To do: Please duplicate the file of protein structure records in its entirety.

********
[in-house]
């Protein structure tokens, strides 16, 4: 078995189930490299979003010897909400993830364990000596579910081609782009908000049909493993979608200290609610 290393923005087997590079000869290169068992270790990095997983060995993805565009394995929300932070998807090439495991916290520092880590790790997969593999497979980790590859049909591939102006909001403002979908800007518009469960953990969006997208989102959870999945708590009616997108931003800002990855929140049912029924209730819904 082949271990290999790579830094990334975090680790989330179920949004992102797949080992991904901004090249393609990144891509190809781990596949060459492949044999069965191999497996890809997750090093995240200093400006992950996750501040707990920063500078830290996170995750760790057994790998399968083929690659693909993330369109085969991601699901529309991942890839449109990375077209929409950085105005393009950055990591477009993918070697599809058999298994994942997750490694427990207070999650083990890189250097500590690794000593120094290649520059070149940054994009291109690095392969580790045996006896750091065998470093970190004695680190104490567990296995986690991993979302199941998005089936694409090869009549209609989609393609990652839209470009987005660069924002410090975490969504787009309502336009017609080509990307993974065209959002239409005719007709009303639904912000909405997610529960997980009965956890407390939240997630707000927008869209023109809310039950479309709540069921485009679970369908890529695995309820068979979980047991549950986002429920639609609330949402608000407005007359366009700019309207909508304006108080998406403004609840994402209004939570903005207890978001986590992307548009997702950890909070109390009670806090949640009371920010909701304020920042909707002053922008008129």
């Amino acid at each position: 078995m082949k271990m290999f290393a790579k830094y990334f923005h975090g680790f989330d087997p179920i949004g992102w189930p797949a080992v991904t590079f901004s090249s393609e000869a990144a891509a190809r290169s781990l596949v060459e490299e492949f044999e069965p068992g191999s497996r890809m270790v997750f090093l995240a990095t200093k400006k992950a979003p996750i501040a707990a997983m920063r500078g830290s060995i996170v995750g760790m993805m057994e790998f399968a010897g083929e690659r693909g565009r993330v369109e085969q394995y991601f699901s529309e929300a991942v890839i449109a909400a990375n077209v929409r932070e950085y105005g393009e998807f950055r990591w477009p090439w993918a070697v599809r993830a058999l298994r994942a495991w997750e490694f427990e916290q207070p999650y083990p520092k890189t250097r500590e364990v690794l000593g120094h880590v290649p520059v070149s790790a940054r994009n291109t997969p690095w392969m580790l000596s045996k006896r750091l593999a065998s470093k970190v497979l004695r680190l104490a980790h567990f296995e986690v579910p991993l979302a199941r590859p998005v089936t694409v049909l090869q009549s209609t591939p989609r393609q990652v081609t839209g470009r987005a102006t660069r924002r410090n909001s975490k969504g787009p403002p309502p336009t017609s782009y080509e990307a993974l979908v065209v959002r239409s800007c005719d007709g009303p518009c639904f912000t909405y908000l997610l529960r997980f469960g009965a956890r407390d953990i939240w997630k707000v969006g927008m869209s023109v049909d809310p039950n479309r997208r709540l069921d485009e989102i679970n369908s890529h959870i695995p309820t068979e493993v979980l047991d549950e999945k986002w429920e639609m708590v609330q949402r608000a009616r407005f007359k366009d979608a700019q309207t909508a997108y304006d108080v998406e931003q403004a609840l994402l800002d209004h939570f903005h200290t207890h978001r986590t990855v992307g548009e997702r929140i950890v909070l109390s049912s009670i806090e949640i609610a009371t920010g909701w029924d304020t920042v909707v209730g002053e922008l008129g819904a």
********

[in-house]
């Protein structure tokens, strides 16, 4: 078995189930490299979003010897909400993830364990000596579910081609782009908000049909493993979608200290609610 290393923005087997590079000869290169068992270790990095997983060995993805565009394995929300932070998807090439495991916290520092880590790790997969593999497979980790590859049909591939102006909001403002979908800007518009469960953990969006997208989102959870999945708590009616997108931003800002990855929140049912029924209730819904 082949271990290999790579830094990334975090680790989330179920949004992102797949080992991904901004090249393609990144891509190809781990596949060459492949044999069965191999497996890809997750090093995240200093400006992950996750501040707990920063500078830290996170995750760790057994790998399968083929690659693909993330369109085969991601699901529309991942890839449109990375077209929409950085105005393009950055990591477009993918070697599809058999298994994942997750490694427990207070999650083990890189250097500590690794000593120094290649520059070149940054994009291109690095392969580790045996006896750091065998470093970190004695680190104490567990296995986690991993979302199941998005089936694409090869009549209609989609393609990652839209470009987005660069924002410090975490969504787009309502336009017609080509990307993974065209959002239409005719007709009303639904912000909405997610529960997980009965956890407390939240997630707000927008869209023109809310039950479309709540069921485009679970369908890529695995309820068979979980047991549950986002429920639609609330949402608000407005007359366009700019309207909508304006108080998406403004609840994402209004939570903005207890978001986590992307548009997702950890909070109390009670806090949640009371920010909701304020920042909707002053922008008129």
């Amino acid at each position: 078995m082949k271990m290999f290393a790579k830094y990334f923005h975090g680790f989330d087997p179920i949004g992102w189930p797949a080992v991904t590079f901004s090249s393609e000869a990144a891509a190809r290169s781990l596949v060459e490299e492949f044999e069965p068992g191999s497996r890809m270790v997750f090093l995240a990095t200093k400006k992950a979003p996750i501040a707990a997983m920063r500078g830290s060995i996170v995750g760790m993805m057994e790998f399968a010897g083929e690659r693909g565009r993330v369109e085969q394995y991601f699901s529309e929300a991942v890839i449109a909400a990375n077209v929409r932070e950085y105005g393009e998807f950055r990591w477009p090439w993918a070697v599809r993830a058999l298994r994942a495991w997750e490694f427990e916290q207070p999650y083990p520092k890189t250097r500590e364990v690794l000593g120094h880590v290649p520059v070149s790790a940054r994009n291109t997969p690095w392969m580790l000596s045996k006896r750091l593999a065998s470093k970190v497979l004695r680190l104490a980790h567990f296995e986690v579910p991993l979302a199941r590859p998005v089936t694409v049909l090869q009549s209609t591939p989609r393609q990652v081609t839209g470009r987005a102006t660069r924002r410090n909001s975490k969504g787009p403002p309502p336009t017609s782009y080509e990307a993974l979908v065209v959002r239409s800007c005719d007709g009303p518009c639904f912000t909405y908000l997610l529960r997980f469960g009965a956890r407390d953990i939240w997630k707000v969006g927008m869209s023109v049909d809310p039950n479309r997208r709540l069921d485009e989102i679970n369908s890529h959870i695995p309820t068979e493993v979980l047991d549950e999945k986002w429920e639609m708590v609330q949402r608000a009616r407005f007359k366009d979608a700019q309207t909508a997108y304006d108080v998406e931003q403004a609840l994402l800002d209004h939570f903005h200290t207890h978001r986590t990855v992307g548009e997702r929140i950890v909070l109390s049912s009670i806090e949640i609610a009371t920010g909701w029924d304020t920042v909707v209730g002053e922008l008129g819904a």